After Russian forces invaded Ukraine in February 2022, the world was shocked by horrifying revelations of the systematic mass slaughter of Ukrainian civilians. After the Russians pulled back from Bucha, a suburb of the Ukrainian capital of Kyiv, scores of residents were found shot to death in the streets, including some who had their hands tied behind their backs and showed signs of torture, according to this report from Radio Free Europe/Radio Liberty. Others were discovered buried in mass graves, including hundreds at a 45-foot-long (13-meter-long) trench the church of St. Andrew Pervozvannoho All Saints.
The carnage shocked the world. Even so, U.S. President Joe Biden still stirred controversy when, for the first time, he used a specific term to describe the Russians' crimes: genocide.
"I called it genocide because it's become clearer and clearer that Putin is just trying to wipe out even the idea of being Ukrainian," Biden told reporters before he boarded Air Force One April 12, 2022. "The evidence is mounting."
Biden's choice of words was momentous, because he was accusing the Russians of committing one of the most monstrous offenses imaginable.
The term genocide was first coined during World War II by Polish lawyer Raphael Lemkin. It described the mass extermination committed by Nazi Germany during the Holocaust, when a systematic effort succeeded in wiping out 6 million Jewish lives in Europe. Lemkin, who lost 49 members of his own family, including his parents, framed the term from the ancient Greek word genos (meaning race or tribe) and the Latin term cide (meaning killing).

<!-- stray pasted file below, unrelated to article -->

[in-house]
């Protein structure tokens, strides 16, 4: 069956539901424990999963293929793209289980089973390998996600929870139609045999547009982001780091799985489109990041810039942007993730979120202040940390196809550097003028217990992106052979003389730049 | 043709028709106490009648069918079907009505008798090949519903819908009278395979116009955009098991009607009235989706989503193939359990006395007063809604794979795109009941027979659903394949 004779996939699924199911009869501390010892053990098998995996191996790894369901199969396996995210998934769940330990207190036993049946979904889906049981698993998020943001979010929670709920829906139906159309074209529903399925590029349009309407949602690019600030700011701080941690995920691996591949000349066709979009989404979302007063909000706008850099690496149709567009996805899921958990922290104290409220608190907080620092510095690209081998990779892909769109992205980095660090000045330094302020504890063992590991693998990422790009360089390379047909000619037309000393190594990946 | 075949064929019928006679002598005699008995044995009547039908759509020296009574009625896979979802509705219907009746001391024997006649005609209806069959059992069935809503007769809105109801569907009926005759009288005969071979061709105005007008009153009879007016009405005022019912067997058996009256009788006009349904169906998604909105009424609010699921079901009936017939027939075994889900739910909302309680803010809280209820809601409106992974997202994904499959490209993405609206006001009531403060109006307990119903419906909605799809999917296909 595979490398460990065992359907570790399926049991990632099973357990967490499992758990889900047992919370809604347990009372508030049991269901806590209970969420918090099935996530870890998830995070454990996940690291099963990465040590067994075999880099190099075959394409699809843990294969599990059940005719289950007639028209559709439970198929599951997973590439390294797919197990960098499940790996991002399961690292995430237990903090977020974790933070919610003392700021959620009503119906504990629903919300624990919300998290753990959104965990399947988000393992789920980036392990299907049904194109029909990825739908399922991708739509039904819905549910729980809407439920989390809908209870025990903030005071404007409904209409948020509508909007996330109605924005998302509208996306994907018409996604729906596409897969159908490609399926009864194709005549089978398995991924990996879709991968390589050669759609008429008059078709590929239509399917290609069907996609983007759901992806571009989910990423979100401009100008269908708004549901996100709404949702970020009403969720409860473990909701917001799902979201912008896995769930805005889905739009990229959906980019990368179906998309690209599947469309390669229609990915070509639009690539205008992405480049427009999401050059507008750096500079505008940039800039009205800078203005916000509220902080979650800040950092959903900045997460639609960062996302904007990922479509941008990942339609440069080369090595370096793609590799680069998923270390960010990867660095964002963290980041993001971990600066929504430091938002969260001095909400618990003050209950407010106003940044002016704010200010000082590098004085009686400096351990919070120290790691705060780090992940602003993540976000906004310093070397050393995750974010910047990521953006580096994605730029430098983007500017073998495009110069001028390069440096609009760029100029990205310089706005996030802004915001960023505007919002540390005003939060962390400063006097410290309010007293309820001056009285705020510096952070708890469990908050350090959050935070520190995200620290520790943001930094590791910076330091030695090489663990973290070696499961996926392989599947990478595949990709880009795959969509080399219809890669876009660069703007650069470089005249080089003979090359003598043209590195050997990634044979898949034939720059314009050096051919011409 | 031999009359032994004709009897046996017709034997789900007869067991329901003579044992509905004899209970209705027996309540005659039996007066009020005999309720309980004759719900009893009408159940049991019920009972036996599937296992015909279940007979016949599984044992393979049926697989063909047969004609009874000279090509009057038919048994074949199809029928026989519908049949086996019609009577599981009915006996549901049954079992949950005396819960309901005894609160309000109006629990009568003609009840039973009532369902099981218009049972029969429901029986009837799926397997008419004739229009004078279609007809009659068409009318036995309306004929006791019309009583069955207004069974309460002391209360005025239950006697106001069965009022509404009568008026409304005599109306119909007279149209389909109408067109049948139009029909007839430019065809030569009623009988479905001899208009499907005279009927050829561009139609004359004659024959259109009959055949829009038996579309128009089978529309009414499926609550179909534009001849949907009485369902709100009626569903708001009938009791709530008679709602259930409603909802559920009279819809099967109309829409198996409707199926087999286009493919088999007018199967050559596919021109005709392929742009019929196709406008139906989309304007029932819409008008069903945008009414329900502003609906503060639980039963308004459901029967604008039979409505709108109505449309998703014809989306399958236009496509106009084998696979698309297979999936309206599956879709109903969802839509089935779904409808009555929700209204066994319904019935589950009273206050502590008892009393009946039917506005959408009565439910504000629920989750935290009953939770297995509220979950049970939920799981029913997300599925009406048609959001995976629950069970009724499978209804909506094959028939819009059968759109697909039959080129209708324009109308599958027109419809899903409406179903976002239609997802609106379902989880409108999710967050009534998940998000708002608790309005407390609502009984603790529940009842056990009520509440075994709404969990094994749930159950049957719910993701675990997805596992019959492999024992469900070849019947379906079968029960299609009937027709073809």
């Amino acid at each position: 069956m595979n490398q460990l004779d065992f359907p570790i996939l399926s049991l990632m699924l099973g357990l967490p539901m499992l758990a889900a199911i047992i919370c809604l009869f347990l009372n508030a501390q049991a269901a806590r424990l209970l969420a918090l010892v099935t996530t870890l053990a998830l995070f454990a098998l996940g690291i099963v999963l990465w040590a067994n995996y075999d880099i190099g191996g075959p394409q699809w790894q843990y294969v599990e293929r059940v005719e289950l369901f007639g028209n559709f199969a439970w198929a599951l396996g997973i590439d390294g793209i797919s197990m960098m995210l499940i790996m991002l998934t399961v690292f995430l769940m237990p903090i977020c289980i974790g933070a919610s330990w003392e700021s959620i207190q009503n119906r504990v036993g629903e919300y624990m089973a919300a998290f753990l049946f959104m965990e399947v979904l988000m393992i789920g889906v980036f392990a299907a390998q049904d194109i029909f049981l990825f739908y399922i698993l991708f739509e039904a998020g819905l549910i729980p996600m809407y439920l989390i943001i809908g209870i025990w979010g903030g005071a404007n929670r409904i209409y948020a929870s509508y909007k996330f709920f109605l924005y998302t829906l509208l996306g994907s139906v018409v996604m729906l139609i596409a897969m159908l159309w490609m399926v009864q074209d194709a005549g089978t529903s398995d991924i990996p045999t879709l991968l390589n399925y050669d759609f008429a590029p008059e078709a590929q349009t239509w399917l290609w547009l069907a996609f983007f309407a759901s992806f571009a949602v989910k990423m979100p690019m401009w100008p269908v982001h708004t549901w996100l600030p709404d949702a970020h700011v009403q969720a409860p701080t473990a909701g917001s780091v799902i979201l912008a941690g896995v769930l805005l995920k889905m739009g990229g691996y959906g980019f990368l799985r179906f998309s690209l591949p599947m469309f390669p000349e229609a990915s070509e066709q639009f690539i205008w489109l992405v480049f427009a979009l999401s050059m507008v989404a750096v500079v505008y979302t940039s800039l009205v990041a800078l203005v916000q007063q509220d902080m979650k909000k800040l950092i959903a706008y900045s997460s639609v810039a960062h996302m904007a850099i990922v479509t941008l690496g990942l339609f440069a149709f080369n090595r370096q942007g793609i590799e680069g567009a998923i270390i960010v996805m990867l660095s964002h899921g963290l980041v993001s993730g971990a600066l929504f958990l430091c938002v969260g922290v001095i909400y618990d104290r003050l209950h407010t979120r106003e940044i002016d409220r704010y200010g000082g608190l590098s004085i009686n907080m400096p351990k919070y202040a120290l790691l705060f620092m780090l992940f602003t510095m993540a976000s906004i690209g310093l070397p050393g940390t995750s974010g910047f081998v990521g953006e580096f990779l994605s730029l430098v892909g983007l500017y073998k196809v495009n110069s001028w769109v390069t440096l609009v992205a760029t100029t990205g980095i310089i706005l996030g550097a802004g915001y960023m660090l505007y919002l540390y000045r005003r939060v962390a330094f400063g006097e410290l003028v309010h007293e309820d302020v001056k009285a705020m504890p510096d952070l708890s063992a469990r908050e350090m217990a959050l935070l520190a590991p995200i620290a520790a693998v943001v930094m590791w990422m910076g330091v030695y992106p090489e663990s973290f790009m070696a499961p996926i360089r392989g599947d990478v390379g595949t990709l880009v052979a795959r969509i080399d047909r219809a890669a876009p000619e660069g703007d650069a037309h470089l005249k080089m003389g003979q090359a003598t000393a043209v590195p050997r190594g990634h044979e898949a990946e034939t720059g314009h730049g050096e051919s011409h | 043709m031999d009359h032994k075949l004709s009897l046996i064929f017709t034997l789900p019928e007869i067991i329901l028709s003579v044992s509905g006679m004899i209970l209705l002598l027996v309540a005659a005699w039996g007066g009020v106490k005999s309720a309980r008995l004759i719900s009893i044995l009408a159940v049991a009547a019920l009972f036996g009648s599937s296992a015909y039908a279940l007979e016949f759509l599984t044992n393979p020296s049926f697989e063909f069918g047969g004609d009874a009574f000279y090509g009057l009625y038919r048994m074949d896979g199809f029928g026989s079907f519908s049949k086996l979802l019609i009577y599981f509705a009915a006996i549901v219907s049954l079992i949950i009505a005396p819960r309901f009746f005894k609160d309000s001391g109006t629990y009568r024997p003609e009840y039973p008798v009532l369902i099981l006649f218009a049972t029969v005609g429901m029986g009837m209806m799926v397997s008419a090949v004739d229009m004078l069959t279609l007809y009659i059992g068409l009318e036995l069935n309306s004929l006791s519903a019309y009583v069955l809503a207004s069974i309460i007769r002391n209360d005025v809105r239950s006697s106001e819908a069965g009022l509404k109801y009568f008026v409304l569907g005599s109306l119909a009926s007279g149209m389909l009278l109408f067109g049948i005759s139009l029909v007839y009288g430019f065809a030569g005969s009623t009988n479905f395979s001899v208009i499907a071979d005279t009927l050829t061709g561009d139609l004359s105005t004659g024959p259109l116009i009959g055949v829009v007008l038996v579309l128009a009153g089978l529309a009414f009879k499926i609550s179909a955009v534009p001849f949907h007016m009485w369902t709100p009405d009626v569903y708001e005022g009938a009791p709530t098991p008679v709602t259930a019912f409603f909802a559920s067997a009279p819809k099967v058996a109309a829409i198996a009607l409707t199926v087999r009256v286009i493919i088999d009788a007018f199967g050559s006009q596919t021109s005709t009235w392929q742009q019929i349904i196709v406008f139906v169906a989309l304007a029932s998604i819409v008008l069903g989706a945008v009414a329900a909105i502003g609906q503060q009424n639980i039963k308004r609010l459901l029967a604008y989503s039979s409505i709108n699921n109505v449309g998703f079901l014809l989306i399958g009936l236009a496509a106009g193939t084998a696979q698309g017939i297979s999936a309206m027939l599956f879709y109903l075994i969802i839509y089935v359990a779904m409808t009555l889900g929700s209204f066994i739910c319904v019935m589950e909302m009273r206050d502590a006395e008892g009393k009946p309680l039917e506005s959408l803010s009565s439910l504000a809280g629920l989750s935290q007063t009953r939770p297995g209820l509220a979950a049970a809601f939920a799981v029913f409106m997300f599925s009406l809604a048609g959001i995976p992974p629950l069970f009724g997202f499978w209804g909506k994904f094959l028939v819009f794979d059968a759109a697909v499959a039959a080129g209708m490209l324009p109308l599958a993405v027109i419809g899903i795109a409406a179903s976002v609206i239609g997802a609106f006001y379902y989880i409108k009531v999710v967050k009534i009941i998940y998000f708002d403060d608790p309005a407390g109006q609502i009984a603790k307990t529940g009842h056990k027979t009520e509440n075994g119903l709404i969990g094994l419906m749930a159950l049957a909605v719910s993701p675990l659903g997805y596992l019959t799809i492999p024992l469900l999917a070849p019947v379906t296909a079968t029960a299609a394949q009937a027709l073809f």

Lemkin defined genocide in a way that rose above the typical brutality of war and collateral damage that it invariably inflicts upon non-combatants. In genocide, Lemkin wrote in 1945, "The intent of the offenders is to destroy or degrade an entire national, religious or racial group by attacking the individual members of that group."
Lemkin's idea that the systematic effort to kill an entire group of people was as much of a crime as any one murder eventually caught on. In 1948, the United Nations General Assembly enacted Resolution 260, which officially designated genocide as a crime under international law. In 1998, the Rome Statute of the International Criminal Court also listed genocide as one of the crimes under its jurisdiction.